TS Debby will not go away quickly.
I can make a certain prediction of Debby's path: Debby will follow the end of the storm frontal system that stretches hundreds of miles to the ENE.
Debby is a Honeybadger
---eastern us wv 6/26 late pm utc
The dry high pressure coming from the north is at it's peak and yet Debby is wrapping complete spirals of cloudy low level circulation around herself. Debby is letting the remaining mid level hot air in its southern flank - the storm appears to split as the dry air comes around to Debby's south. Looks very much like Debby is pulling that hot air down and in and the low level moist air is streaming in solid feeder bands. And feeding it into the base of the currently exploding convection NE of the center.
Hot and dry air? Debby don't care!
---floater vis 6/26 late pm utc
Note how the storm explodes after its meal of hot dry air - Considering Debby as the whole collection of bands off to the NE it has plenty of moist air coming from most of the western tropical Atlantic to mix with it and get hotter moist air.
** Debbie will continue to move under (actually towards) the deep convection cell. Any move towards the front - in this case right down the line - moves Debby towards her fuel.
**Debby will strengthen over land (that she saturated with up to 2 feet of water).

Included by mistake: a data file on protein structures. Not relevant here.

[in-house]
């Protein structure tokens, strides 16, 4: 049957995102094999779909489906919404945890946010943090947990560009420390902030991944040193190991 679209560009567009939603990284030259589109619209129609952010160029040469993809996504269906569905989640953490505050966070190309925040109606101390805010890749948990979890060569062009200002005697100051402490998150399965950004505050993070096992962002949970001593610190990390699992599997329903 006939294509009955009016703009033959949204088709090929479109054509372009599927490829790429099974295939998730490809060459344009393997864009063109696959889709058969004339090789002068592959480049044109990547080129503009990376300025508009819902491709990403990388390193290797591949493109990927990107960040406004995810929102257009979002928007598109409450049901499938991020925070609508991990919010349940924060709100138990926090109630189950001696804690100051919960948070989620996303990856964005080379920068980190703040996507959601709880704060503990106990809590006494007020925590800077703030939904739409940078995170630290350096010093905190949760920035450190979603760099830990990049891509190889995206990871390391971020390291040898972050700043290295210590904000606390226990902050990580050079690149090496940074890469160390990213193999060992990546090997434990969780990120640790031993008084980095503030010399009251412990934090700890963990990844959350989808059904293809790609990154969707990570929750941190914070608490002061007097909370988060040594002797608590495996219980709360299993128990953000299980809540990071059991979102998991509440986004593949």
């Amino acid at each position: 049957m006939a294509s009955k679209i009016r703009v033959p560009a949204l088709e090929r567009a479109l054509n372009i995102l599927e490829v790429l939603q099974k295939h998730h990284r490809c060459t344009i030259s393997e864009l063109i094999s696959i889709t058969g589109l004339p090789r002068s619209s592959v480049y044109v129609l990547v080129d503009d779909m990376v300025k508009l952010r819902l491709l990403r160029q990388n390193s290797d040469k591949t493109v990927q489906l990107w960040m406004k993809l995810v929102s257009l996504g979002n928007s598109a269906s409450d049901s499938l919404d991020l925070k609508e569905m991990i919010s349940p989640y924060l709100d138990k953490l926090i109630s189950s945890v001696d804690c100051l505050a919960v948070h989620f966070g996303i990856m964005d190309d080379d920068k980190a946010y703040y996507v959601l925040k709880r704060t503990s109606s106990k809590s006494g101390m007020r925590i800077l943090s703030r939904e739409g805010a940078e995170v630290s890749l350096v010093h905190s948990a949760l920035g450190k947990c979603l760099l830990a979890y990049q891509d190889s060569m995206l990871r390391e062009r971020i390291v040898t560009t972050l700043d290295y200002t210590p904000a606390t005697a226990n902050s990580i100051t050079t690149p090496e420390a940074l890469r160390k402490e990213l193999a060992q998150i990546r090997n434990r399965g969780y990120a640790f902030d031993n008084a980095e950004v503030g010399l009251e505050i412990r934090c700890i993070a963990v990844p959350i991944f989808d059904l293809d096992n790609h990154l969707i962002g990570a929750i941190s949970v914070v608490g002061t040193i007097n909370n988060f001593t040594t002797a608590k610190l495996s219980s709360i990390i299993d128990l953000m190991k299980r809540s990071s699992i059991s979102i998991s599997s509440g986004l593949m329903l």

I really watch very few storms, but Debby reminds me of Lisa in 2010. Lisa got stronger in this kind of interaction with a cold front in September: The wrap around pursued by the ridge increases the vorticity and the ridge itself provides for easy outflow. Any move between ENE and SW moves Debby into her fuel supply: the western tropical Atlantic all converging north on her.
** This storm has major momentum behind it and will not go away anytime soon.
There are a few forces that keep Debbie from moving east - foremost is all the bands converging on her from the rest of the front off to the ENE. Debbie will make a real move when the front to the NE moves. The high pressure ridge tried and appears to have failed: Debbie has moved a few degrees (to warmer water), Debby's outflow has wrapped around the eastern part of the ridge and is about to recycle from New England(!). Now Debby has tall convection. I think the hot dry air has acted like NOx with the powerful convection as evidence. Debbie looks better than ever.
** Don't count on Debbie leaving N FL for days.
** Debby will take her time crossing FL, may go South of East in the crossing and will emerge in the Atlantic as a strong TS if not a hurricane.
** Debby may well cross back into the GOM if indeed she crosses the saturated FL peninsula all the way in the first place. She may well stall again when the dry air is vanquished. This high pressure ridge will not lift her out (itppears to breaking off?) but she may come back W pursuing its remnants.
I may be wrong about alot of my predictions (marked with **) but one thing is certain: Debby is at the center of a converging tropical air mass that stretches from the Yucatan past the Outer Banks and covers much of the western tropical Atlantic. It is wishcasting to expect this storm to dissipate or weaken very much at all.
** Debbie will become a major unless she just grinds away at FL for the next week.
P.S. Debbie had a baby! The cute little TC sparked it up around 57W and 30N - time will tell if it can survive to become Ernesto but it did a full spin today and appears to have grown arms. It is embedded in Debby's feeder flow (has moisture) but it is getting sheared a bit. I think this may become Ernesto soon.